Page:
At my 20th high school reunion, a classmate I hadn’t seen since graduation apologized for treating me badly throughout our high school years. She said she did so only because she was jealous and intimidated – that she realized later in life, after growing up and maturing (and most likely experiencing this kind of treatment herself), why she responded to me the way she did all those years ago. In all honesty, I hadn’t even remembered her mean treatment, and was rather shocked that she would have been jealous of me at all in high school – definitely not the best years of my life. But then I reflected on the fact that I often find myself in situations where I am told, usually by a third party, that someone feels intimated by me. Maybe it’s because I am fairly direct in conversation (I absolutely hate beating around the bush), or because I am a self-assured and confident woman (something I have had to work really hard to achieve), or because of my academic position (also something I have had to work hard to achieve).
I haven’t entirely figured out what one can do about being intimidating when you are just being yourself. But to be sure, I am not the only one who has asked this question. And plenty has been written about how to recognize whether you are intimidating – the subject brings up about 25 million responses in a Google search. (Interestingly, most of it focuses on how women intimidate men.) Cosmopolitan even offers a quiz to determine whether you are intimidating or not.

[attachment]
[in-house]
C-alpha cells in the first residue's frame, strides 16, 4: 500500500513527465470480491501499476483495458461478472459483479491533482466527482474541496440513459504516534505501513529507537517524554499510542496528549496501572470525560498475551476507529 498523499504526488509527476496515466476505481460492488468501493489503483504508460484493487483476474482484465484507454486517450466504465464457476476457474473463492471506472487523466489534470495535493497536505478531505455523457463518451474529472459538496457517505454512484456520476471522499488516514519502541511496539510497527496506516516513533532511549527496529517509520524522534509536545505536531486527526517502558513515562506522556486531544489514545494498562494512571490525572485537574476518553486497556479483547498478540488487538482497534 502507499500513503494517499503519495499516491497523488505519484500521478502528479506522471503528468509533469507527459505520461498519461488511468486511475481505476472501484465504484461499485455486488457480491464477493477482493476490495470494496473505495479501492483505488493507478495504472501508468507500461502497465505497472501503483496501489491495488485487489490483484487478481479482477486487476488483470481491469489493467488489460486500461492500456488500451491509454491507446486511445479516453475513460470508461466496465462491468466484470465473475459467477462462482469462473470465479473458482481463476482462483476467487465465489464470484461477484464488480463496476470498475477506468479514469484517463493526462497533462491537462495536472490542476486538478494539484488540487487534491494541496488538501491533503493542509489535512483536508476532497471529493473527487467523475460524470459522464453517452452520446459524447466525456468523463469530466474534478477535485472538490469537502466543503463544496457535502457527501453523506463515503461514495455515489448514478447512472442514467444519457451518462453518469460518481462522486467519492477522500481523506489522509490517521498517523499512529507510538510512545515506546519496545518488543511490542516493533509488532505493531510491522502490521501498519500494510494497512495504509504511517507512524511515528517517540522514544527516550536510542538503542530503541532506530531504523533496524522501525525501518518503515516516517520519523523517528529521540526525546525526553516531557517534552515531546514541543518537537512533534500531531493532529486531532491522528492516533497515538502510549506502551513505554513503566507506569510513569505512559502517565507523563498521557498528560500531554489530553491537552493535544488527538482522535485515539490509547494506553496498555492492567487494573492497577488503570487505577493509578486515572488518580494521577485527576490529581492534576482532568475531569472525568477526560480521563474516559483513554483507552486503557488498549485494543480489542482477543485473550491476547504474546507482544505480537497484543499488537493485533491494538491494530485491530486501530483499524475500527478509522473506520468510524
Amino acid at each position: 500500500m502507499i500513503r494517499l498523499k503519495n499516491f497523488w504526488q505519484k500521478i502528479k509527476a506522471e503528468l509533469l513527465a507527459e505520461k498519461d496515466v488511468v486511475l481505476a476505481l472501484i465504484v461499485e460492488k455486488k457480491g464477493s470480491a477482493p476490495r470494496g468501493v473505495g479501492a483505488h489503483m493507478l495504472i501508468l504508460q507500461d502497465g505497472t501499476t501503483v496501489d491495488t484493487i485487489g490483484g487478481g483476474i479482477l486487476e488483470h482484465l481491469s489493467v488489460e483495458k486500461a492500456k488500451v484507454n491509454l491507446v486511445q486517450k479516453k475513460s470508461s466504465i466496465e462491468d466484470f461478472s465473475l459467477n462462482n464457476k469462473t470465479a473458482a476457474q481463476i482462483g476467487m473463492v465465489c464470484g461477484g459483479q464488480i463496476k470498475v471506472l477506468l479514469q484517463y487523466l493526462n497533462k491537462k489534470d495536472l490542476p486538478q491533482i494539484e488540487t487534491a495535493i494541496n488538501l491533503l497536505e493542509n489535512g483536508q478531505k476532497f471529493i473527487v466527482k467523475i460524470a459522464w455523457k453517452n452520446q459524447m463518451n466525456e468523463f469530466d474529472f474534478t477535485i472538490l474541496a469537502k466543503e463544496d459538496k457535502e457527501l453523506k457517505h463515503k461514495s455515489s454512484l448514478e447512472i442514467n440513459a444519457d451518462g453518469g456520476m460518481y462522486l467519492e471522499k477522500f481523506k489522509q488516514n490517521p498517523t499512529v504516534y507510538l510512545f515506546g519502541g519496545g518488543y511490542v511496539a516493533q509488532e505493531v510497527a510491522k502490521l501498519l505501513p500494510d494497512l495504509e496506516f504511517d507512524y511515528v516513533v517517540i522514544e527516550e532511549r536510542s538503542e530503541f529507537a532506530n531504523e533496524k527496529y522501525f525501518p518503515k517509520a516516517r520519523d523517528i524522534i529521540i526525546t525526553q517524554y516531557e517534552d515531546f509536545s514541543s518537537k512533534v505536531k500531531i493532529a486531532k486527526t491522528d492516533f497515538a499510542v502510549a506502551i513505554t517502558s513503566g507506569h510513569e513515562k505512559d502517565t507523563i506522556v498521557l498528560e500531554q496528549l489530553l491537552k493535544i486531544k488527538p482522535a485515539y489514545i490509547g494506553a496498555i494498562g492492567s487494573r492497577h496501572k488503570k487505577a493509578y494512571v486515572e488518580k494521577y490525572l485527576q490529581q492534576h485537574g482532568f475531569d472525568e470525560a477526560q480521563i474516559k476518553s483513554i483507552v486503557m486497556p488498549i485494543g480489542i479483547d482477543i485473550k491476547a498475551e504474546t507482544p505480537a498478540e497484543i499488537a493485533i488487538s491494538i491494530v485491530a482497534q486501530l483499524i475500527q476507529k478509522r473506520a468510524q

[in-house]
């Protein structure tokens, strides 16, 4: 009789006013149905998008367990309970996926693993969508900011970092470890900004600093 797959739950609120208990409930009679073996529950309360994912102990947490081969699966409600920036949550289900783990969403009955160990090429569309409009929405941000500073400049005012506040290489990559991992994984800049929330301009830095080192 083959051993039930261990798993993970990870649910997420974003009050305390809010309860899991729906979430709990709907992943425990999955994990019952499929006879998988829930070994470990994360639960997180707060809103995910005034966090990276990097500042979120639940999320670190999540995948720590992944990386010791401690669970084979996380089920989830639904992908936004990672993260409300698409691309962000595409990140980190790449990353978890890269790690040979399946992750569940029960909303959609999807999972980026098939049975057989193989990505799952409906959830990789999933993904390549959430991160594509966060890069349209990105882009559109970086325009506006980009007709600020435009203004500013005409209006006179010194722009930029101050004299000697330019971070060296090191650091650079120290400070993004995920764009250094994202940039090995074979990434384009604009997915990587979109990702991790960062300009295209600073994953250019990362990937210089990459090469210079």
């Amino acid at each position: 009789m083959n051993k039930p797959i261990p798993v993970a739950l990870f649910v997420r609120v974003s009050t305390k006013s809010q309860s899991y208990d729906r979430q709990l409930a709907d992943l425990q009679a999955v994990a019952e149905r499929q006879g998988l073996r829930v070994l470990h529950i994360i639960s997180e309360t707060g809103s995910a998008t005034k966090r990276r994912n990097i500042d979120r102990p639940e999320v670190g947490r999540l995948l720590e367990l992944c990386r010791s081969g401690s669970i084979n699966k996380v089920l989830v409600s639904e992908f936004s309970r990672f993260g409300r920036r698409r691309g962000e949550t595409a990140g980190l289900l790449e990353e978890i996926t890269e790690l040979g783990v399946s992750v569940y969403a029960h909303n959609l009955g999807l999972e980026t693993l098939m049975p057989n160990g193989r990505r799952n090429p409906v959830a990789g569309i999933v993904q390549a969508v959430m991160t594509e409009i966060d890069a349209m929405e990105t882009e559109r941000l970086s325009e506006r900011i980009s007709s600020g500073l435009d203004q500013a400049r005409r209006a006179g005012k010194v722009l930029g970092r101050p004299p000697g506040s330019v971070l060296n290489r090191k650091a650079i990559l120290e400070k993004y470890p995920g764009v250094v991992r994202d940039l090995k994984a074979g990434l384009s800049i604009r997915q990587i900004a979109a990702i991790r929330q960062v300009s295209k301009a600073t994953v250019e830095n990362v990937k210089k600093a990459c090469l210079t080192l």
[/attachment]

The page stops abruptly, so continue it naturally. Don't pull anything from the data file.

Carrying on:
So what, if anything, can one do about being intimidating? Or is this something we should even worry about? Certainly, a professional woman must be sensitive (rather unfortunately) to the cues she is giving, and should definitely recognize if she is being a bully (which is never cool). But the fact others find you intimidating may largely be because, among other things, you are not worried about being liked. And Chimamanda Ngozi Adichie thinks this is exactly how women should be.
In a recent conversation with The Washington Post about her latest book, Dear Ijeawele, or a Feminist Manifesto in Fifteen Suggestions, Adichie says, “It’s not your job to be likeable. It’s your job to be yourself. Someone will like you anyway.” The problem, however, is that women and girls are socialized to be cooperative, likeable and committed to domestic work – and this sets women back in many ways. Adichie writes,
Gender roles are so deeply conditioned in us that we will often follow them even when they chafe against our true desires, our needs, our happiness… they are very difficult to unlearn. […] We want women seeking power to be tempered by a more domestic side. We don’t expect the same of men. Women have to straddle the line so that they are seen as not so forceful that they are a shrew or emasculating, but not weak. It’s a kind of juggling that men don’t even have to consider at all.
As with most things (and especially for women), it’s about balance – being confident and direct, but thoughtful and compassionate. It’s a delicate balance for sure, and men should be just as concerned about it as women. But for me, as for Adichie and many others, the most important thing is to promote equality for all, and to continue to argue that we should all be feminists so that these gender-prescribed roles no longer place limits.